U.S. targets Sinaloa Cartel leaders with sanctions, indictment

Sept. 22 (UPI) -- The United States announced actions Wednesday targeting the infamous Sinaloa Cartel with sanctions, an indictment and an increased reward for information leading to arrest of the drug trafficking gang's leader.

The Treasury designated eight alleged members of the cartel and two companies, including Mexican national Sergio Valenzuela Valenzuela, 52, whom the federal department called a "plaza boss" overseeing a major Mexican drug trafficking corridor responsible for smuggling tons of fentanyl and other narcotics into the United States.


The department designated him as a Specially Designated Narcotics Trafficker under the Foreign Narcotics Kingpin Designation Act for supporting the international narcotics activities of the Sinaloa Cartel.

He is accused of reporting directly to Ismael Zambada Garcia, who was previously named a significant narcotics trafficker under the same act. Valenzuela Valenzuela was charged in September 2018 in a federal indictment.

Valenzuela Valenzuela's right-hand man, Leonardo Pineda Armenta, and six cartel lieutenants who report to him were also blacklisted by the Treasury Wednesday as well as two companies associated with them freezing all their interests in property and denying U.S. citizens from doing business with them.

"Treasury's action against Sergio Valenzuela Valenzuela demonstrates the OFAC's commitment to targeting high-level Sinaloa Cartel operatives, particularly those who traffic or facilitate the delivery of synthetic opioids to the United States," OFAC Director Andrea Gacki said.


Valenzuela Valenzuela was also charged with drug trafficking activities in an indictment unsealed Wednesday in San Diego, the Justice Department said in a statement.

Meanwhile, the State Department announced it increased a $5 million reward to $15 million for information that leads to the arrest or conviction of Zambada Garcia, whom it said was a long-time business partner of convicted Sinaloa Cartel leader Joaquin Guzman, also known as "El Chapo."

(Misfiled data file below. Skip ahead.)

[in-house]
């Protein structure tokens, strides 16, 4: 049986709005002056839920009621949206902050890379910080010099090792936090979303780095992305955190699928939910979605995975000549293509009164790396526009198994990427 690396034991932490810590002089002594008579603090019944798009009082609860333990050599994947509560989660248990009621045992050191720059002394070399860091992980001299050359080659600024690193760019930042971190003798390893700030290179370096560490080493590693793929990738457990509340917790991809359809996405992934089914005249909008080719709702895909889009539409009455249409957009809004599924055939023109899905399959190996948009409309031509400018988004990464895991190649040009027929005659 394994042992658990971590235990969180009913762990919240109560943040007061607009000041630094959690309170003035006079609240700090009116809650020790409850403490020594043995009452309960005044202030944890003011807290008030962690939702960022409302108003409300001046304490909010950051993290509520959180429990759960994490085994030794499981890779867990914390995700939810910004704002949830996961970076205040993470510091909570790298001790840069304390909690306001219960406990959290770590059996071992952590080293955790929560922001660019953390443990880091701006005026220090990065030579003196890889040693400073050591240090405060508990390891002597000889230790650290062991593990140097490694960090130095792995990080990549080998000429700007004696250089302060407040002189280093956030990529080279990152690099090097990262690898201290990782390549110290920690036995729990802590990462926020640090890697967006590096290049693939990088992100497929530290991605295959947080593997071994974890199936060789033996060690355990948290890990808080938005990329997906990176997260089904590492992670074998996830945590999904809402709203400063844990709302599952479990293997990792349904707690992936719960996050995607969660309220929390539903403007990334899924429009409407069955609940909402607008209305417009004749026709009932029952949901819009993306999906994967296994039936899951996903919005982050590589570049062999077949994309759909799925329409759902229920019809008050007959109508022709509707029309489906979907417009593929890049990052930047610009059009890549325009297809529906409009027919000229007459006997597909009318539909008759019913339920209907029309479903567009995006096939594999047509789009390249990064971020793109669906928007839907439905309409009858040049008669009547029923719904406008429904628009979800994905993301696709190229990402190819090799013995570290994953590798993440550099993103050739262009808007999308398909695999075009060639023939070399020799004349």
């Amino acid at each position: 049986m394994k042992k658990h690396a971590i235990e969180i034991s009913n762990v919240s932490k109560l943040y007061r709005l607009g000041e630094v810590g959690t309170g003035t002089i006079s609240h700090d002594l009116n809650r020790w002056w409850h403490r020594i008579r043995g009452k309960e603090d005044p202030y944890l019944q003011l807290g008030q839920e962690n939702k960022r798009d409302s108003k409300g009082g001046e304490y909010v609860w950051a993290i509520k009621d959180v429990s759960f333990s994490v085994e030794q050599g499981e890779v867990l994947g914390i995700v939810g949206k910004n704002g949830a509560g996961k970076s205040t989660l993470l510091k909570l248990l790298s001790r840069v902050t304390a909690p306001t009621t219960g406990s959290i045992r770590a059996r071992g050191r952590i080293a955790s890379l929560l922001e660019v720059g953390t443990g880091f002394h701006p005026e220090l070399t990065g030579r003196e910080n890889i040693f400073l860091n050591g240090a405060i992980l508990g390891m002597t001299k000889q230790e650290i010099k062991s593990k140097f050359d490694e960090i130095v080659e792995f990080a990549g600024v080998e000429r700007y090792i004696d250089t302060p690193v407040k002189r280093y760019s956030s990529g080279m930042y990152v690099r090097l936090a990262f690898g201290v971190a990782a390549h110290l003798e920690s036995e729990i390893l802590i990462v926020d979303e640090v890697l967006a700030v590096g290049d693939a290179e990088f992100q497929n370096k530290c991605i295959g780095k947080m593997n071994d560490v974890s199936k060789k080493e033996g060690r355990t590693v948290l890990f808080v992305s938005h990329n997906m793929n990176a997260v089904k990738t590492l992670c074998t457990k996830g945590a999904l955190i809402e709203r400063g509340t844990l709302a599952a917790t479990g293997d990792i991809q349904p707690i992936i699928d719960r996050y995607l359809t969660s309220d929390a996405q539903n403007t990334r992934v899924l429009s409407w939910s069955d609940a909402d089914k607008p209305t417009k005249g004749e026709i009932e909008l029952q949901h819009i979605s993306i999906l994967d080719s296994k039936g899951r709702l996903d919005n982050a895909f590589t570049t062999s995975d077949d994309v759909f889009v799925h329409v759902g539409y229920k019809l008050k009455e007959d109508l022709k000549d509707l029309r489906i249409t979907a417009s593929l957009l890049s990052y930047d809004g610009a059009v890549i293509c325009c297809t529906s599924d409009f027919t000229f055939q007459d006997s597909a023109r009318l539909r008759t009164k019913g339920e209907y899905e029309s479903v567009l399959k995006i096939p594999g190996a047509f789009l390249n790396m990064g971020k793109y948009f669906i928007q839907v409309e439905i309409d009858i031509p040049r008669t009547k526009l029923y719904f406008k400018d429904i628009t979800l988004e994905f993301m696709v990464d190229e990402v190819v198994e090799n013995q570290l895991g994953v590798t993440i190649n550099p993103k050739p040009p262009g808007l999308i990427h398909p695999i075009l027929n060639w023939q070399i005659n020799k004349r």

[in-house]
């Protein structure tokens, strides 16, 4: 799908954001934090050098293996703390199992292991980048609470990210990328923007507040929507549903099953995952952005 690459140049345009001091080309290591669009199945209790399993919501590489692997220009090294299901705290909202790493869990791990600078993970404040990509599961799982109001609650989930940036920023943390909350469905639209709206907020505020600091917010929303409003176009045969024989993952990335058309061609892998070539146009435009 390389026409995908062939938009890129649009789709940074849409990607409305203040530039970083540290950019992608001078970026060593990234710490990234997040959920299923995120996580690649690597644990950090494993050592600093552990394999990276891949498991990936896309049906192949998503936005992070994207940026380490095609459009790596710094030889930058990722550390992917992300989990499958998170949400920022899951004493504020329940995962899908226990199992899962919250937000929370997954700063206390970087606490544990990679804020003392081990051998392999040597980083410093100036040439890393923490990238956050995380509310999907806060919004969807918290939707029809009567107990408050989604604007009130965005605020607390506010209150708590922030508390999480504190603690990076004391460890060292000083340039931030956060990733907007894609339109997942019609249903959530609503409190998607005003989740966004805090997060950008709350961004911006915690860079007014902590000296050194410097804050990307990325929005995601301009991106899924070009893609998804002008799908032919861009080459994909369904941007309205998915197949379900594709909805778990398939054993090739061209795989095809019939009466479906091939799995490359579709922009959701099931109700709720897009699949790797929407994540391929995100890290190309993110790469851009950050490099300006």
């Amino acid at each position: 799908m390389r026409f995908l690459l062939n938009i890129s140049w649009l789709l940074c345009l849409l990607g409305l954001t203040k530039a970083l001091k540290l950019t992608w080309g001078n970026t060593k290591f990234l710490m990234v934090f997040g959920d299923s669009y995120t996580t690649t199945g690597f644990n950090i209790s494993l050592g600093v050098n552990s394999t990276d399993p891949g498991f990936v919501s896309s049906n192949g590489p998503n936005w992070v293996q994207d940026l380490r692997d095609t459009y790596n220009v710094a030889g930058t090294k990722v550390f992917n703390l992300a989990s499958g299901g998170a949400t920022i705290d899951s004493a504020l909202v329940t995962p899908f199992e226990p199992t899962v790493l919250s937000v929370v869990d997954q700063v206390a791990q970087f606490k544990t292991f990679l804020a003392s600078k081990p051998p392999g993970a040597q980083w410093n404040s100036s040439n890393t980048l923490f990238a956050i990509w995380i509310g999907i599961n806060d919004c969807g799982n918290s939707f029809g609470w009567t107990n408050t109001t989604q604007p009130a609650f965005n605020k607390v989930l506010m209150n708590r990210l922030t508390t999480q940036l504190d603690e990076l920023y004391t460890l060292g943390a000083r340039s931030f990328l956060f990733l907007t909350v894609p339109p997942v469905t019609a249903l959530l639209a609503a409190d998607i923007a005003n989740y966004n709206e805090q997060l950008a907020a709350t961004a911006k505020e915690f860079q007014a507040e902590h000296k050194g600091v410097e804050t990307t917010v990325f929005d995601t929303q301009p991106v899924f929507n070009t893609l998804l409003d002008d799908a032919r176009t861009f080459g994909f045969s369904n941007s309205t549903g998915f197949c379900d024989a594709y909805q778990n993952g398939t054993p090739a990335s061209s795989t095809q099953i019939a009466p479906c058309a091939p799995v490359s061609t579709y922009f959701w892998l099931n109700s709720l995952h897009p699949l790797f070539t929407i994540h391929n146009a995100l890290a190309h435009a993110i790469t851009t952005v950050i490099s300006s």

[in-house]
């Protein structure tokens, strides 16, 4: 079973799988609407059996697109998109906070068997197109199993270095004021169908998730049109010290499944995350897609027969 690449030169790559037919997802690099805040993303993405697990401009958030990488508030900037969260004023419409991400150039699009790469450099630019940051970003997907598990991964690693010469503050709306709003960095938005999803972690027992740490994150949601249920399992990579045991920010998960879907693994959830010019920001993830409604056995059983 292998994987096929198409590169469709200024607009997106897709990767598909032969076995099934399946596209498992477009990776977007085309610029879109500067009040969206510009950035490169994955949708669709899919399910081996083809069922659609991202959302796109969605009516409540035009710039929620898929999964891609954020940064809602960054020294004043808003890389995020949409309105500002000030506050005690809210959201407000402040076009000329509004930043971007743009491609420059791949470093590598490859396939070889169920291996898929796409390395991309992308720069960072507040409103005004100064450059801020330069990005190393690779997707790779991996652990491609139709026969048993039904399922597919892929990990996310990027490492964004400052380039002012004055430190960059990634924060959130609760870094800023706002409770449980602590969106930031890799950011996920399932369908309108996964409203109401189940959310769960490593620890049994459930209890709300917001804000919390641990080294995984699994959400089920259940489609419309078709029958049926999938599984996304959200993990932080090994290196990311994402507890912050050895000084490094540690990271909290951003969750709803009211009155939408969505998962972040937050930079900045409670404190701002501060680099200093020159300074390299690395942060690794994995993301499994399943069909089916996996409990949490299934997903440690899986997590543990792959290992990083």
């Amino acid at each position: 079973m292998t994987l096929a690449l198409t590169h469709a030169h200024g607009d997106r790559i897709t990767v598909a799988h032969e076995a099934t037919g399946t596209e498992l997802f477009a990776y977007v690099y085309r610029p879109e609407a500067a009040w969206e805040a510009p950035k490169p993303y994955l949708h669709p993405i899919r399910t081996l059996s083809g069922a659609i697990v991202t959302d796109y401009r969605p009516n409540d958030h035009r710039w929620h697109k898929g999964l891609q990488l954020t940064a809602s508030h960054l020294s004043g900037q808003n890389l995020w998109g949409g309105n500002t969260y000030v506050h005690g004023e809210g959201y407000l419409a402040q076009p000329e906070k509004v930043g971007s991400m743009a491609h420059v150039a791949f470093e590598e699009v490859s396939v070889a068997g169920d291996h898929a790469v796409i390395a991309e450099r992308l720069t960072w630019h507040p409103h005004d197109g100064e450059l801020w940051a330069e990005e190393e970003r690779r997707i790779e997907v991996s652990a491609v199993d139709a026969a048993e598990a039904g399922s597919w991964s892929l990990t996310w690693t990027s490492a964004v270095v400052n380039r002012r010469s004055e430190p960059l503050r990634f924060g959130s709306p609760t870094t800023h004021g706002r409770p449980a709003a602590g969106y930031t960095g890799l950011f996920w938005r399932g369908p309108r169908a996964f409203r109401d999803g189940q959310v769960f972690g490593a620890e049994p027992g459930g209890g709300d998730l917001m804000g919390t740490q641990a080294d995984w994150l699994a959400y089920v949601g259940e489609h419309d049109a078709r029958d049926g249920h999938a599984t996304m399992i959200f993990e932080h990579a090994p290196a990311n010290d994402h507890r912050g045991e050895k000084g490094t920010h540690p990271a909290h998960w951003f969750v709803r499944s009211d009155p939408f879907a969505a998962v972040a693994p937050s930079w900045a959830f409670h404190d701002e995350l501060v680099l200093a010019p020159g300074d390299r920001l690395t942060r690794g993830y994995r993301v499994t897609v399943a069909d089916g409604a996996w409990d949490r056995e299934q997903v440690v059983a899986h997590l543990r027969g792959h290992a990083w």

Zambada Garcia has been the subject of previous indictments.

"This increase is commensurate with his leadership status in the Sinaloa Cartel," State Department spokesman Ned Price said in a statement.

The Biden administration has been clamping down on drug trafficking into the United States though it appears to be specifically targeting the Sinaloa Cartel.

In February, Emma Coronel Aispuro, El Chapo's 32-year-old wife, was arrested at Dulles International Airport near Washington, D.C., on charges of participating in the drug trafficking conspiracy.

Last week, Miguel Baez Guevara, 38, was charged in a 17-count indictment related to his organization seeking to import drugs to Alaska.

The Sinaloa associate was arrested Sept. 10 in Mexico and was deported to Phoenix where he pleaded not guilty on Sept. 14.


The Treasury on Sept. 16 also identified Zulma Mario Musso Torres, 58, as a significant foreign narcotics trafficker.

"Musso Torre's [drug trafficking organization] controls strategically located maritime corridors in northern Colombia and collects a per kilogram tax from narcotics traffickers for protection and safe passage of multi-ton shipments of narcotics through the DTO's area of control," the department said.

Her two sons, Washington Antunez Musso and Juan Carlos Reales Britto, as well as her husband, Luis Antonio Bermudez Mejia, were also designated for providing her with assistance.

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